Treasury Secretary Steven Mnuchin speaks to reporters after meeting Tuesday with Senate Republicans on Capitol Hill. (Tasos Katopodis/Getty Images)

The Senate on Tuesday advanced a resolution to oppose a Treasury Department plan to lift sanctions against Russian companies controlled by a Vladimir Putin ally, with 11 Republicans voting to advance the Democratic measure in a rare example of bipartisanship.

The resolution, introduced by Senate Minority Leader Charles E. Schumer (D-N.Y.), seeks to block the Treasury Department from removing sanctions the Trump administration imposed last year on companies controlled by Russian oligarch Oleg Deripaska, including the aluminum producer Rusal. The Senate voted 57 to 42 to approve a motion to proceed to debate on the resolution.

“Why would we vote to relax sanctions on three essential Russian companies when Putin has not stopped or even curtailed his malign activities? This is sort of a kiss-up to Putin,” Schumer told reporters shortly before the vote.

Treasury notified Congress on Dec. 19 that it intended to lift the sanctions because Deripaska has agreed to reduce his stake in En+ Group, the holding company that controls Rusal, from about 70 percent to 44.95 percent. This would protect the companies “from the controlling influence of a Kremlin insider,” which had been the goal of punishing the firms, Treasury said.

Deripaska will remain under personal sanctions, along with a half-dozen other oligarchs and more than a dozen government officials the Trump administration targeted in April, for furthering “the Kremlin’s global malign activities, including its attempts to subvert Western democracy, its support for the Assad regime, its malicious cyber activities, its occupation of Crimea, and its instigation of violence in Ukraine,” Treasury said.

“This shouldn’t be a political issue,” Treasury Secretary Steven Mnuchin told reporters after meeting with Republicans shortly before the vote. “We have been tougher on Russia, with more sanctions than any other administration.”

Under the Treasury plan, Russia’s state-owned VTB Bank or another Treasury-approved entity will take ownership of a block of Deripaska’s shares in En+ that had been pledged against a loan.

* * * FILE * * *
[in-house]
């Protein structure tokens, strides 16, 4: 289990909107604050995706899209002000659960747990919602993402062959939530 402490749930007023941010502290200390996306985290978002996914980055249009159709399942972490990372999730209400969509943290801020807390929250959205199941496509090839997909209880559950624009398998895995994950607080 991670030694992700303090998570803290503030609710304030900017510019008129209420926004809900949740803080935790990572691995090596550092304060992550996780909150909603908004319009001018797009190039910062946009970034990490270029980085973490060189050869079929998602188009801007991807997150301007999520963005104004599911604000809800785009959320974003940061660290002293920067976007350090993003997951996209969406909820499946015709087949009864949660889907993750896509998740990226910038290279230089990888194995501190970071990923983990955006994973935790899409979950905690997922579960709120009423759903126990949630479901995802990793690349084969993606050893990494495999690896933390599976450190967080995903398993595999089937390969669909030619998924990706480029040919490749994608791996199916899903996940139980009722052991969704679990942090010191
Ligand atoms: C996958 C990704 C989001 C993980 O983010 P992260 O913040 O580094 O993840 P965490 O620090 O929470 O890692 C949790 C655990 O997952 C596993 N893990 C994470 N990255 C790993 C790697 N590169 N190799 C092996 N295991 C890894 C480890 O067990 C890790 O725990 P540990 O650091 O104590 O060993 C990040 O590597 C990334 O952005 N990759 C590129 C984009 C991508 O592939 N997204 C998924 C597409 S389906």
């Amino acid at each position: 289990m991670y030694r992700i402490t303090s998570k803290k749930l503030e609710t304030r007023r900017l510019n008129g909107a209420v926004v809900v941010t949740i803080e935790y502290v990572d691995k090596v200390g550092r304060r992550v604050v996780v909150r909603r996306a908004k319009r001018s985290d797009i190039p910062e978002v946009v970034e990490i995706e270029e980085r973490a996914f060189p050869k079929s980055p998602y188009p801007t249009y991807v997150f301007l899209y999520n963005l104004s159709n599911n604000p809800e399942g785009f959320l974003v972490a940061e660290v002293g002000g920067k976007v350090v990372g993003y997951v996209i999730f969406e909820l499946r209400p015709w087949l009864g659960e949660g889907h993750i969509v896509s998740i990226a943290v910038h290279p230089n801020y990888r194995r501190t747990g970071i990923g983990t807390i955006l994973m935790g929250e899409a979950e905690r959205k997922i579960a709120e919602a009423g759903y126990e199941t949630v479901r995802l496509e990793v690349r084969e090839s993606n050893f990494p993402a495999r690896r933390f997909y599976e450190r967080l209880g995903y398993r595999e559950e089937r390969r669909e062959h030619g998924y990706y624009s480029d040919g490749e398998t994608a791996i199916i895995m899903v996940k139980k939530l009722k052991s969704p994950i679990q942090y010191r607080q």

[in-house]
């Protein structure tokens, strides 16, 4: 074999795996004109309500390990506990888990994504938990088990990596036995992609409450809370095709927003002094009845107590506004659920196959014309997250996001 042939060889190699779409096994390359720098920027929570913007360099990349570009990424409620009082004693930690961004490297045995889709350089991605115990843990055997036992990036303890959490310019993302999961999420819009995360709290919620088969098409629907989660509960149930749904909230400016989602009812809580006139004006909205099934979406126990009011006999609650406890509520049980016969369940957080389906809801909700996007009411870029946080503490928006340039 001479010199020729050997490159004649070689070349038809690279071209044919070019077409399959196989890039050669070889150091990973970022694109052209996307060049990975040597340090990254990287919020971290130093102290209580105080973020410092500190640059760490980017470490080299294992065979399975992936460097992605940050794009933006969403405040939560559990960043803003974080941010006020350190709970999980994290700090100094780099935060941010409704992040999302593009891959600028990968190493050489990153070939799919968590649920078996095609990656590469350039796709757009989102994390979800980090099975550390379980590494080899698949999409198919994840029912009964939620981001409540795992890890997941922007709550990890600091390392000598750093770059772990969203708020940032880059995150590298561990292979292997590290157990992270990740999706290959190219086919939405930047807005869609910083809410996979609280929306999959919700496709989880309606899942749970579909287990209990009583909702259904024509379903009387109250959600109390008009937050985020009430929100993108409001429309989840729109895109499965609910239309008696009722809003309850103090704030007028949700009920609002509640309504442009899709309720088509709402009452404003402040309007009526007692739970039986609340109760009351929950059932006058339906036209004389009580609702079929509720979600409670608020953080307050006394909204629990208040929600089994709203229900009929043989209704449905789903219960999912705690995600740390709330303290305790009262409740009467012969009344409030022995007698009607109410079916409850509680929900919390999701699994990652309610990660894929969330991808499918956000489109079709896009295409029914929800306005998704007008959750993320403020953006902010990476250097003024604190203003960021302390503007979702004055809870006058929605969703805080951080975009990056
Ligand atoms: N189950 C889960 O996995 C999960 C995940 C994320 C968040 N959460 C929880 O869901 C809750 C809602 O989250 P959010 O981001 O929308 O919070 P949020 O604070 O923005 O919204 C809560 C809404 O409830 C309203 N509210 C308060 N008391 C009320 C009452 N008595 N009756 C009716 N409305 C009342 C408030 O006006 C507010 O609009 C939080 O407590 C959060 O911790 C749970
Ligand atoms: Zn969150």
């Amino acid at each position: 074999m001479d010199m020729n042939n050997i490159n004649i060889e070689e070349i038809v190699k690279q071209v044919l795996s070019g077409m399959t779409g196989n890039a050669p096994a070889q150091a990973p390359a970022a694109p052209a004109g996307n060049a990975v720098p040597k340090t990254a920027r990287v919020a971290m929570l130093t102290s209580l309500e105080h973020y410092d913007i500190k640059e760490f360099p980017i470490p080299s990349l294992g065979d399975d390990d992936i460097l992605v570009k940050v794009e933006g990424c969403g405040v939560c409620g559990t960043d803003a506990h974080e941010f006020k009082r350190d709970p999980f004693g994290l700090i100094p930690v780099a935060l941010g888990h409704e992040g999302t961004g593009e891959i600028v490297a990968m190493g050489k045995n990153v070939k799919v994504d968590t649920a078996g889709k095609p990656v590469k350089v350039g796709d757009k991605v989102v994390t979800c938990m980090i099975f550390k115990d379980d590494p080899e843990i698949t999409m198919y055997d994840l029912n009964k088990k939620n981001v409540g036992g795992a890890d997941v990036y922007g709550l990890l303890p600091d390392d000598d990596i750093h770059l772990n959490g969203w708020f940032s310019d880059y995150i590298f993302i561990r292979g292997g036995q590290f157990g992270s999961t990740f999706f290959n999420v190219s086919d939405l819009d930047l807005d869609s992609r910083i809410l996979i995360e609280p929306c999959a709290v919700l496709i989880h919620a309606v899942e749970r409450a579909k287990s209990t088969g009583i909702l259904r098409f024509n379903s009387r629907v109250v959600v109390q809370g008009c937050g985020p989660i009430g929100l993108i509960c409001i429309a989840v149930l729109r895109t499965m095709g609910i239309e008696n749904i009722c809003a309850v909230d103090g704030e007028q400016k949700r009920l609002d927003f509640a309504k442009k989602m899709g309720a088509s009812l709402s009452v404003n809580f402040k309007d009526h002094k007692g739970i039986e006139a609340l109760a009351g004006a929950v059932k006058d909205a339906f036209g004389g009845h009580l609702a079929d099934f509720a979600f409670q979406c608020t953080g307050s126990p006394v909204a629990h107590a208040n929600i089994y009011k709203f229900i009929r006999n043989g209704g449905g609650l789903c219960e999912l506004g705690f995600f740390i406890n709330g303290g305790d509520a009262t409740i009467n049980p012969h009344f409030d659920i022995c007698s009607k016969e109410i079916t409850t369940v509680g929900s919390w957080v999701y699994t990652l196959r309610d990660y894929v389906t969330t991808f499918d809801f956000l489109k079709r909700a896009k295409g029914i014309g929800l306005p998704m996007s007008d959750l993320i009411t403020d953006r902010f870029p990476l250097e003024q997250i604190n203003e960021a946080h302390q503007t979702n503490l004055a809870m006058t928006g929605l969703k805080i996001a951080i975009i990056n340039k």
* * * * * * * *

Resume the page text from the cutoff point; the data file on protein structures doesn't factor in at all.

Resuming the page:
The Obama administration added VTB Bank to a sanctions list in 2014, as punishment for Russia’s invasion of Ukraine. The Trump administration issued sanctions against VTB’s chairman, Andrey Kostin, last year, as part of the actions against Deripaska and others.

According to Treasury, Glencore, the Swiss mining and trading company, will swap its shares in Rusal for shares in En+, which will dilute the holdings of all shareholders, including Deripaska. Finally, the Russian businessman will donate about 3 percent of his En+ shares to a Russian charity he founded, Volnoe Delo, according to people familiar with the plan.

Schumer said he thought Deripaska would still have too much sway over the company. “When you have 45 percent of a company you basically control it,” he told reporters.

The resolution must pass both houses of Congress and survive a presidential veto to block Treasury action. On Tuesday, House Majority Leader Steny H. Hoyer (D-Md.) introduced a resolution similar to Schumer’s. A number of House Democrats have voiced skepticism about lifting the sanctions.

“Amid one disclosure after another about President Trump’s peculiar relationship with Russian interests, now is hardly the time to lift sanctions on the companies of one of Putin’s closest buddies, Oleg Deripaska,” Rep. Lloyd Doggett (D-Tex.) said Tuesday.

Washington’s sanctions on Rusal and En+ Group clobbered the oligarch financially, sinking the market value of his publicly traded companies. They caused havoc far beyond Russia. Global aluminum prices spiked, battering U.S. and European companies and prompting complaints from European allies. Soon after announcing the sanctions, Treasury softened its stance, giving Western companies more time to end dealings with the aluminum producer.

En+ Group lobbied the Trump administration heavily to lift the sanctions. The British chairman of the company, Gregory Barker, hired Mercury Public Affairs and former U.S. senator David Vitter to try to gain the support of the State Department and other agencies.

In a phone interview last week, Barker, a former U.K. energy minister and a member of Britain’s House of Lords, called Treasury’s plan to lift the sanctions “a very strong and robust response, which is unprecedented in the way it removes Deripaska of control of his own business.”

“If allowed to proceed, [the deal] will chart a new course for an open, global En+ and Rusal led by an independent international board,” Barker said.